Dr. Goldstein has developed a breakthrough optical imaging device that is able to identify a marker of early Alzheimer’s disease. Eventually, such a test might be used to measure the effectiveness of new strategies to treat or prevent Alzheimer’s symptoms and to diagnose the disease in its earliest stages, when new treatments are likely to be most effective. Dr. Goldstein is associate director for Basic Research at the Center for Ophthalmic Research of the BWH Department of Surgery, a member of the psychiatry departments at MGH and BWH and the MGH Laboratory for Oxidation Biology, and assistant professor of Psychiatry at Harvard Medical School.
Dr. Goldstein’s work is focused on understanding the role of abnormal protein aggregation in chronic degenerative disorders of aging. The work in his laboratory concentrates on Alzheimer’s disease, age-related cataracts, and other common diseases of aging that involve pathogenic protein aggregation. His team recently discovered the first evidence of Alzheimer’s disease-associated amyloid pathology outside the brain as well as a new transcription factor that plays a crucial role in cellular differentiation within the lens and brain. He and his laboratory are developing a laser-based diagnostic technology that will hopefully detect Alzheimer’s disease years before the first symptoms emerge.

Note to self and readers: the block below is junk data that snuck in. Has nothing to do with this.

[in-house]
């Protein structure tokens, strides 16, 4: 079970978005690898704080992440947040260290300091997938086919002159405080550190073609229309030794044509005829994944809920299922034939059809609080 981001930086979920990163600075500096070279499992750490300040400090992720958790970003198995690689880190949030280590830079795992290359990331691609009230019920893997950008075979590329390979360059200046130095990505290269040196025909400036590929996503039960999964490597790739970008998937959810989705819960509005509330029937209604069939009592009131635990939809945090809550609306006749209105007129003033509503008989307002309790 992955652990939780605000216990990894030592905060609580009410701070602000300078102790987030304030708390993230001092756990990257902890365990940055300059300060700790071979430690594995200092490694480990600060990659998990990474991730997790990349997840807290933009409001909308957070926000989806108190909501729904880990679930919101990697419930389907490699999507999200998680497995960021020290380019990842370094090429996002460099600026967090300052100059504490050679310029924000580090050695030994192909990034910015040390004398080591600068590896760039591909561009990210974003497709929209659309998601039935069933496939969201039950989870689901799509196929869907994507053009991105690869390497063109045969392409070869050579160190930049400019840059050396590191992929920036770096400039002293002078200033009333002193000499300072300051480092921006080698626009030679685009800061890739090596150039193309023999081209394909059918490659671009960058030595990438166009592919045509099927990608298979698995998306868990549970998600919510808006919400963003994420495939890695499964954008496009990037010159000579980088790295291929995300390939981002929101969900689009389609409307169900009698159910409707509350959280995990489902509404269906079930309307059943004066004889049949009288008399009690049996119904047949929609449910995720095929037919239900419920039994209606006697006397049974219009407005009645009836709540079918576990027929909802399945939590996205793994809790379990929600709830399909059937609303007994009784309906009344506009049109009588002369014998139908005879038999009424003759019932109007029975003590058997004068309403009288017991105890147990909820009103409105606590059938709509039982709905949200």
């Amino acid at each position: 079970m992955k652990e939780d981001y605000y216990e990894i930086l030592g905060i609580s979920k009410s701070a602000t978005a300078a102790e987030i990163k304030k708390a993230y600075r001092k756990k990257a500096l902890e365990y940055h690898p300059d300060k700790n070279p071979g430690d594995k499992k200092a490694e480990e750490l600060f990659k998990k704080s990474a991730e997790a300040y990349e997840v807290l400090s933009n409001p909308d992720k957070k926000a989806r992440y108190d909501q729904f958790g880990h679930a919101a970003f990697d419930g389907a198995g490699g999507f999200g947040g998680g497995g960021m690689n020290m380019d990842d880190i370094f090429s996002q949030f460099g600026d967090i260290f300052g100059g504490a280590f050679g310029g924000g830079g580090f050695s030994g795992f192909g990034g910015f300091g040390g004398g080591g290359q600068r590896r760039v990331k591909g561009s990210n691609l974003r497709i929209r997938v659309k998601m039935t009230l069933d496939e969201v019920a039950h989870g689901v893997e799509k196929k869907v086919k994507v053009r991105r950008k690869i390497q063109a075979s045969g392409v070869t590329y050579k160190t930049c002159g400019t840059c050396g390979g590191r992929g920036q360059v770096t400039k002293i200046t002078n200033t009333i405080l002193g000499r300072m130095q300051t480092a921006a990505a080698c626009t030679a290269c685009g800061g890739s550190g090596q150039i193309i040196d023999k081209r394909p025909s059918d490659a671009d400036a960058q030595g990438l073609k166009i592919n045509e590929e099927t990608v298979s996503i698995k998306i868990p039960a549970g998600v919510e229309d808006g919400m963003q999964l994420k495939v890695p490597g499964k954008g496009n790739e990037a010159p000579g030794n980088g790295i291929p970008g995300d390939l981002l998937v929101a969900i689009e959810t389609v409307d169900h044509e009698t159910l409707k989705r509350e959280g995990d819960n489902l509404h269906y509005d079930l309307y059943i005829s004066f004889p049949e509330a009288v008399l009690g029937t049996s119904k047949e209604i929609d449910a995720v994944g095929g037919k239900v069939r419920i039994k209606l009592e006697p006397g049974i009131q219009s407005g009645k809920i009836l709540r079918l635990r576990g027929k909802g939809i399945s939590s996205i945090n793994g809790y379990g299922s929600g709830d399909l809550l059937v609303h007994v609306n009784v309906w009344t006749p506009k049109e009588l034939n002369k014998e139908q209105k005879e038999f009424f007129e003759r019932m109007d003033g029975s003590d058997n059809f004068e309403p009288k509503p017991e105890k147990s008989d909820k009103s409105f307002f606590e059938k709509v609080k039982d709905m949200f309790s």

The Rappaport funding provided salary and fringe benefit support to Dr. Goldstein during a time when he was pursuing continued funding for his important research.